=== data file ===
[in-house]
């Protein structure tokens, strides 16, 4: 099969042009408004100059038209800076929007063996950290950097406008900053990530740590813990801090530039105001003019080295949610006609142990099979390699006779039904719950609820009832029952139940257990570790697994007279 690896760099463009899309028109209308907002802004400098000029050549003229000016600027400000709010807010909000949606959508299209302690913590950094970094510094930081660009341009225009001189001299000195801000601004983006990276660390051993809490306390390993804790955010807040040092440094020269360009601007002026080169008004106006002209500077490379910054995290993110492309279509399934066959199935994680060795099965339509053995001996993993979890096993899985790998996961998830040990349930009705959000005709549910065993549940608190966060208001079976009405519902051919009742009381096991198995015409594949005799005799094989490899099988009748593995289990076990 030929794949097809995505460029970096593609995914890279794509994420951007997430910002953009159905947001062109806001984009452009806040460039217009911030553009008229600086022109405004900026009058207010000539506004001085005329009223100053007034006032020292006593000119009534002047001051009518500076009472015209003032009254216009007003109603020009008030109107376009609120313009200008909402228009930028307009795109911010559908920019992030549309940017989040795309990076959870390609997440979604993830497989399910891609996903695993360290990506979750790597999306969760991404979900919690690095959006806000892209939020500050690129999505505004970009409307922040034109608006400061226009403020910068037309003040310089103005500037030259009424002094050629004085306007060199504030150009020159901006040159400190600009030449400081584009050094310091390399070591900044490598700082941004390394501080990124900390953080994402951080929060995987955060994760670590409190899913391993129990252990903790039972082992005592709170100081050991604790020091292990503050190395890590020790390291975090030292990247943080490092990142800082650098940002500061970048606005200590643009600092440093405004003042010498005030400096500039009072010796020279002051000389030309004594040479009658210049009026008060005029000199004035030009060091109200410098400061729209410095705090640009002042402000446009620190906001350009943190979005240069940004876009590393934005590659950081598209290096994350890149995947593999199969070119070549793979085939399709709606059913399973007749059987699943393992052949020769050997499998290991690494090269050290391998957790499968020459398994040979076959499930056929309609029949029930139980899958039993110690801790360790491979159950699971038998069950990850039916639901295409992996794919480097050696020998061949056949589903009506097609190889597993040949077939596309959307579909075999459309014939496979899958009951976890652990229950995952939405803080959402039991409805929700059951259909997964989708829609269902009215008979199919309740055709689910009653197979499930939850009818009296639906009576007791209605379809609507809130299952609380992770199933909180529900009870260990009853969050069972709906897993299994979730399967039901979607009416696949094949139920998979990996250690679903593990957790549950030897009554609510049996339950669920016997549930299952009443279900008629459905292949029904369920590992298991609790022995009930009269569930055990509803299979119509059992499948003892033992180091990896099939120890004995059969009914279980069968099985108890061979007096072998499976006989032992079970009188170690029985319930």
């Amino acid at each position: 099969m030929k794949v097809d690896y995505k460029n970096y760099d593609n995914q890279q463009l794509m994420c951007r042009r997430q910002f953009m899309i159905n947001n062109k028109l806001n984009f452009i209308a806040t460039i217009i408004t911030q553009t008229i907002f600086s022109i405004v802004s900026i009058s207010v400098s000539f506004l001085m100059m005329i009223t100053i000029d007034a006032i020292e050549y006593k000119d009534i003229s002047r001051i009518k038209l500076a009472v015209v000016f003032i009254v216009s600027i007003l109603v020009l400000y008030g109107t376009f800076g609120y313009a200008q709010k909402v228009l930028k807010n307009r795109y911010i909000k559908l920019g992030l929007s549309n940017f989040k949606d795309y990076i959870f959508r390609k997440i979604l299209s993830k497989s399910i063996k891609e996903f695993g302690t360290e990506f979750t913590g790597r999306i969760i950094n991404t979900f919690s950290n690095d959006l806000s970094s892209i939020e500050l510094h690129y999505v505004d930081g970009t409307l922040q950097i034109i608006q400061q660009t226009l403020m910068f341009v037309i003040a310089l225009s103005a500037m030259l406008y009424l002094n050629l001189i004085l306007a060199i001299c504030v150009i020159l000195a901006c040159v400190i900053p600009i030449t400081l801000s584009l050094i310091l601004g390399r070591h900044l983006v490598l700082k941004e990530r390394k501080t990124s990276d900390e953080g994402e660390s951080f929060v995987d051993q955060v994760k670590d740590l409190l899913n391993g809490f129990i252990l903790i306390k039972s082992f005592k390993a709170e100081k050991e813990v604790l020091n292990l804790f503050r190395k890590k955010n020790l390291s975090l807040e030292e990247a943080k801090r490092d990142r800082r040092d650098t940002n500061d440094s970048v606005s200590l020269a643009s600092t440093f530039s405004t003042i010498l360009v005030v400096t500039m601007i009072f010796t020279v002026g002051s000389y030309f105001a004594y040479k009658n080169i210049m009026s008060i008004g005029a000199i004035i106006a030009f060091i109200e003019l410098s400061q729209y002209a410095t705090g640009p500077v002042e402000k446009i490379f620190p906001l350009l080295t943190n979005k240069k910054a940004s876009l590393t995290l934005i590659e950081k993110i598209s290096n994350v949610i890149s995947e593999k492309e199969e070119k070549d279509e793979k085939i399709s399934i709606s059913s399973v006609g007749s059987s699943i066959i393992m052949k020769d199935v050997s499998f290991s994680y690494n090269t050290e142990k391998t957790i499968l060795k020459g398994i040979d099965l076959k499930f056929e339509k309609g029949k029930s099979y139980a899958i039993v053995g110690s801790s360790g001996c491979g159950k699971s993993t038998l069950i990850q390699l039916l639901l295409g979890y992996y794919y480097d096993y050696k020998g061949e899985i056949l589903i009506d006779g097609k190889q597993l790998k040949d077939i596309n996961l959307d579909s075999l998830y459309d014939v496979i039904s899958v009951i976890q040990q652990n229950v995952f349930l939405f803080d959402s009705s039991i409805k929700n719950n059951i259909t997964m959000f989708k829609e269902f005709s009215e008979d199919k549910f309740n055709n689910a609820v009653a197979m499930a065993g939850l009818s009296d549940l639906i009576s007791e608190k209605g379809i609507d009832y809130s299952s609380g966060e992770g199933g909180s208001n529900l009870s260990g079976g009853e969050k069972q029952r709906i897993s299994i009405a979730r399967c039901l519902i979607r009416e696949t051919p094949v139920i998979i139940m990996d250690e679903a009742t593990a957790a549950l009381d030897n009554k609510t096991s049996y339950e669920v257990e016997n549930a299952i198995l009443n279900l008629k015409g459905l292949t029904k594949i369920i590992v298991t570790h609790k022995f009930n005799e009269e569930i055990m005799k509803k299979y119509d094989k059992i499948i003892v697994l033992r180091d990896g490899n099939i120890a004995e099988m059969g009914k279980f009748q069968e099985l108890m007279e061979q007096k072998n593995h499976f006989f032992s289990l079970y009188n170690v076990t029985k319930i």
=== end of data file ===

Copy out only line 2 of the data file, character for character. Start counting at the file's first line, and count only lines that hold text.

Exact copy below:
């Protein structure tokens, strides 16, 4: 099969042009408004100059038209800076929007063996950290950097406008900053990530740590813990801090530039105001003019080295949610006609142990099979390699006779039904719950609820009832029952139940257990570790697994007279 690896760099463009899309028109209308907002802004400098000029050549003229000016600027400000709010807010909000949606959508299209302690913590950094970094510094930081660009341009225009001189001299000195801000601004983006990276660390051993809490306390390993804790955010807040040092440094020269360009601007002026080169008004106006002209500077490379910054995290993110492309279509399934066959199935994680060795099965339509053995001996993993979890096993899985790998996961998830040990349930009705959000005709549910065993549940608190966060208001079976009405519902051919009742009381096991198995015409594949005799005799094989490899099988009748593995289990076990 030929794949097809995505460029970096593609995914890279794509994420951007997430910002953009159905947001062109806001984009452009806040460039217009911030553009008229600086022109405004900026009058207010000539506004001085005329009223100053007034006032020292006593000119009534002047001051009518500076009472015209003032009254216009007003109603020009008030109107376009609120313009200008909402228009930028307009795109911010559908920019992030549309940017989040795309990076959870390609997440979604993830497989399910891609996903695993360290990506979750790597999306969760991404979900919690690095959006806000892209939020500050690129999505505004970009409307922040034109608006400061226009403020910068037309003040310089103005500037030259009424002094050629004085306007060199504030150009020159901006040159400190600009030449400081584009050094310091390399070591900044490598700082941004390394501080990124900390953080994402951080929060995987955060994760670590409190899913391993129990252990903790039972082992005592709170100081050991604790020091292990503050190395890590020790390291975090030292990247943080490092990142800082650098940002500061970048606005200590643009600092440093405004003042010498005030400096500039009072010796020279002051000389030309004594040479009658210049009026008060005029000199004035030009060091109200410098400061729209410095705090640009002042402000446009620190906001350009943190979005240069940004876009590393934005590659950081598209290096994350890149995947593999199969070119070549793979085939399709709606059913399973007749059987699943393992052949020769050997499998290991690494090269050290391998957790499968020459398994040979076959499930056929309609029949029930139980899958039993110690801790360790491979159950699971038998069950990850039916639901295409992996794919480097050696020998061949056949589903009506097609190889597993040949077939596309959307579909075999459309014939496979899958009951976890652990229950995952939405803080959402039991409805929700059951259909997964989708829609269902009215008979199919309740055709689910009653197979499930939850009818009296639906009576007791209605379809609507809130299952609380992770199933909180529900009870260990009853969050069972709906897993299994979730399967039901979607009416696949094949139920998979990996250690679903593990957790549950030897009554609510049996339950669920016997549930299952009443279900008629459905292949029904369920590992298991609790022995009930009269569930055990509803299979119509059992499948003892033992180091990896099939120890004995059969009914279980069968099985108890061979007096072998499976006989032992079970009188170690029985319930």